During the 1920’s Bexhill-on-Sea was experiencing something of a boom, with people moving in for the benefits of living by the sea. However, by the early 1930’s, the town council saw a need to embark on a development that would attract more visitors to the town and expand as a resort. By 1932, they had elected a young mayor, the 9th Earl De la Warr, whose family had built the greater part of Victorian Bexhill. He persuaded the council to launch an international competition for the design of a pavilion to provide culture and entertainment for the masses.
The pavilion was finally opened on the 12th December 1935 by the Duke and Duchess of York, but when war was declared in 1939, the building, along with other public entertainment venues in the UK, was temporarily closed. Following the war, the pavilion struggled to be fit for purpose before falling into a state of neglect.
By the mid 1980’s moves were made to have the pavilion listed as a Grade 1 building. A trust was formed and a plan drawn up to focus on its restoration and redevelopment. It was eventually re-opened in October 2005 as a centre for contemporary arts.
I like Bexhill. It is smaller than its neighbour Eastbourne, far less rowdy than Brighton and it hasn’t suffered from a lack of funding like Hastings. As a child I considered it to be reserved for old people. My parents lived in an upstairs maisonette and the elderly couple living below holidayed there every year without fail for decades. We sometimes used to drive along the coastal roads, but always gave Bexhill a miss. Then I spotted the pavilion on the local news and the next time we had a free afternoon, we paid it a visit.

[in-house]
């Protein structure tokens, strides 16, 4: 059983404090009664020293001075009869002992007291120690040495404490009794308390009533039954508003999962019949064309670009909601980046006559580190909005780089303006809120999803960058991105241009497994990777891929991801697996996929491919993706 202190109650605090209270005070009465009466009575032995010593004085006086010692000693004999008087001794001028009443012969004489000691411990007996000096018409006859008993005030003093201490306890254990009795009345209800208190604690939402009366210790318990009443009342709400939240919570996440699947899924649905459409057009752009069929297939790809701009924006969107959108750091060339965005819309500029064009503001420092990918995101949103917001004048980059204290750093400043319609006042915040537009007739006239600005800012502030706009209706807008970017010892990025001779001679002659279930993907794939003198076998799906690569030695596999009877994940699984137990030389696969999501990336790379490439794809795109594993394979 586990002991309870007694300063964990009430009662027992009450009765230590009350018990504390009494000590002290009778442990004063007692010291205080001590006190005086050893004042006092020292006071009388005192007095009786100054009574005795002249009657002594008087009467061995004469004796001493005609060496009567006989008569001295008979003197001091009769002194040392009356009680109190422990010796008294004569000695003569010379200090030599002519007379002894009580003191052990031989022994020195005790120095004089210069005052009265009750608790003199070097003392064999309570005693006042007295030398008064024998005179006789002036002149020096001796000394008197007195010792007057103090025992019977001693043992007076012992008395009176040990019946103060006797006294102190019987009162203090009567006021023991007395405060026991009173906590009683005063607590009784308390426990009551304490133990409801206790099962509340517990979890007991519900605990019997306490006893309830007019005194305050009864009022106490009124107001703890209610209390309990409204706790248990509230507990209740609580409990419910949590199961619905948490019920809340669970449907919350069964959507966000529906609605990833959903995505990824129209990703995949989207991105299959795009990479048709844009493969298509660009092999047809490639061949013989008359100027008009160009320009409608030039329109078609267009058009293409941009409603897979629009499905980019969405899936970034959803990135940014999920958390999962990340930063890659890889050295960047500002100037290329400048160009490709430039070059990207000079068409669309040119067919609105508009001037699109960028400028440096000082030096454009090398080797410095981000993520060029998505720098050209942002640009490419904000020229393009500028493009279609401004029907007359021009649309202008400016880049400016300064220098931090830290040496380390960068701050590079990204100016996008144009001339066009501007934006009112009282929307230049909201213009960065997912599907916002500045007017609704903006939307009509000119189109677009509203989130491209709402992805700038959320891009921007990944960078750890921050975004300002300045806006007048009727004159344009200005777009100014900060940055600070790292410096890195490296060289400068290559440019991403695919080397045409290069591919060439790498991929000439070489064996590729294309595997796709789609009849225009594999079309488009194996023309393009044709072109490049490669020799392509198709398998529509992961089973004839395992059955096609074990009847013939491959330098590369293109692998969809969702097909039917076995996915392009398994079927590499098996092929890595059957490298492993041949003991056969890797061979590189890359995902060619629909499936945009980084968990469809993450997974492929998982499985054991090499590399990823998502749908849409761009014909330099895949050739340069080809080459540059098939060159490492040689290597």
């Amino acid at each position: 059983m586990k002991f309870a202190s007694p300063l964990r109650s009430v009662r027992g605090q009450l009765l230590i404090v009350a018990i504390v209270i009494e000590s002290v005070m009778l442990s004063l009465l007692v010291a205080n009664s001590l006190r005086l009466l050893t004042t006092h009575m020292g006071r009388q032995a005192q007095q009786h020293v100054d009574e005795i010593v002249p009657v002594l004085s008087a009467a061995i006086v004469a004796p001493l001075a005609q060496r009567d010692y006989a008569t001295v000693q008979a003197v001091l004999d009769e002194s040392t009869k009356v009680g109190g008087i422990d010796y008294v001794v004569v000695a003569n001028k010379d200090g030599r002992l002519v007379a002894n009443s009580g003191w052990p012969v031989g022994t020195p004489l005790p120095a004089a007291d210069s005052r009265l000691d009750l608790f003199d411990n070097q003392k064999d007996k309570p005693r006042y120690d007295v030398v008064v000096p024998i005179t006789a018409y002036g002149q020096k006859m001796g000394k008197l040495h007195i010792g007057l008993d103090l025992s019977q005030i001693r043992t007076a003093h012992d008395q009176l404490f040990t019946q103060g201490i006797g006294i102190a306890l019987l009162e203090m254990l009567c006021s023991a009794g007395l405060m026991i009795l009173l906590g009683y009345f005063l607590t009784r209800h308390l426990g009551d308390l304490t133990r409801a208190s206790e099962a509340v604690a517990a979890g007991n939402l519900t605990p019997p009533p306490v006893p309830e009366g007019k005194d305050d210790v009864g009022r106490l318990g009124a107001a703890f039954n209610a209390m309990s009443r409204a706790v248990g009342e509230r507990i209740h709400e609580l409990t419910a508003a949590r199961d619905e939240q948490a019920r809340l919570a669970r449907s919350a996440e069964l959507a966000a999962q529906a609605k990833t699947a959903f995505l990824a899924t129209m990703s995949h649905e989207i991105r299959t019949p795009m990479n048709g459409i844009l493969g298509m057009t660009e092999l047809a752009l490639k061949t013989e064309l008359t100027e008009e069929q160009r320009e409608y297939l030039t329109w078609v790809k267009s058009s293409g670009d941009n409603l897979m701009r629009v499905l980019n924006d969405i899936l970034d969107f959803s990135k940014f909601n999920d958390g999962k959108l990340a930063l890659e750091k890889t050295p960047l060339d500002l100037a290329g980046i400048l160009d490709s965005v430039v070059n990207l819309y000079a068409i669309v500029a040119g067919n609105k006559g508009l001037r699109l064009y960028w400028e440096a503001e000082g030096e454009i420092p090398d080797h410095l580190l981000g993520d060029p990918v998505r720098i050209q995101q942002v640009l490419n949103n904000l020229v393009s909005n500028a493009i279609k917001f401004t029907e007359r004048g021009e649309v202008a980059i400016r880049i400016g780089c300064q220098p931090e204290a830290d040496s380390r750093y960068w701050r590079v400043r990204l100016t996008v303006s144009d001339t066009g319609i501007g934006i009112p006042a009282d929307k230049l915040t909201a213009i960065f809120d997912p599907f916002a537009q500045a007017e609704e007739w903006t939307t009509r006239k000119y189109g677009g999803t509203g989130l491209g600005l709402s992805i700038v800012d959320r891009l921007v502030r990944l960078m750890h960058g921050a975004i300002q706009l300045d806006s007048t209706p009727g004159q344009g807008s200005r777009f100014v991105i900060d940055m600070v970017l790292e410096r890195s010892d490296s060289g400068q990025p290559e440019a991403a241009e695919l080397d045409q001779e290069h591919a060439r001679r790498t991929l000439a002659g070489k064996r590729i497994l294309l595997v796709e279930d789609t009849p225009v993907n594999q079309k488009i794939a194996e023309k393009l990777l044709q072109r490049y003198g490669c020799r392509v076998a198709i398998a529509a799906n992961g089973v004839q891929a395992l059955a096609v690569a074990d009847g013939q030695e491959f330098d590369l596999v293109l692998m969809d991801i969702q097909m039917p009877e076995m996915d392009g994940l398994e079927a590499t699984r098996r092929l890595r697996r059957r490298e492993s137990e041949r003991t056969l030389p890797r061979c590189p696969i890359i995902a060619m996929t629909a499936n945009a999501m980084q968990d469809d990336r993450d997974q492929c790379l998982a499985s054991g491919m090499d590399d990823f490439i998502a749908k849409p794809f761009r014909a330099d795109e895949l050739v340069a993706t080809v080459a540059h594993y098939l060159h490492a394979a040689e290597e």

It turned out to be one of the nicest days on what had been a dreadful summer. The sun shone brightly, creating shadows of the local gulls on the side of the building. I watched for a while, wondering if I could capture this with the camera and within a couple of minutes, I got lucky. The image below shows how earlier repairs weren’t always done with the greatest of sympathy.
We wandered along the front where the warmth had brought out families with young children who were playing in the fountains. I’m always wary when taking candid shots of youngsters. Photographers get such a bad press and yet it seems shameful that we can no longer capture the innocence of youth. I lingered long enough to take the single photograph that is featured above and it remains another of my own personal favourites.
Back inside the pavilion and the light hanging below the wonderful spiral staircase.
Sadly the very top of the building was out-of-bounds due to the new art installation. Based on the final scene from the film The Italian Job – the coach had only just been placed on the roof.
Finally, waiting for my husband downstairs, I spotted a group of VIPs being assembled for a private viewing. If I couldn’t go to the top level, then at least I could take a photograph of them going upstairs…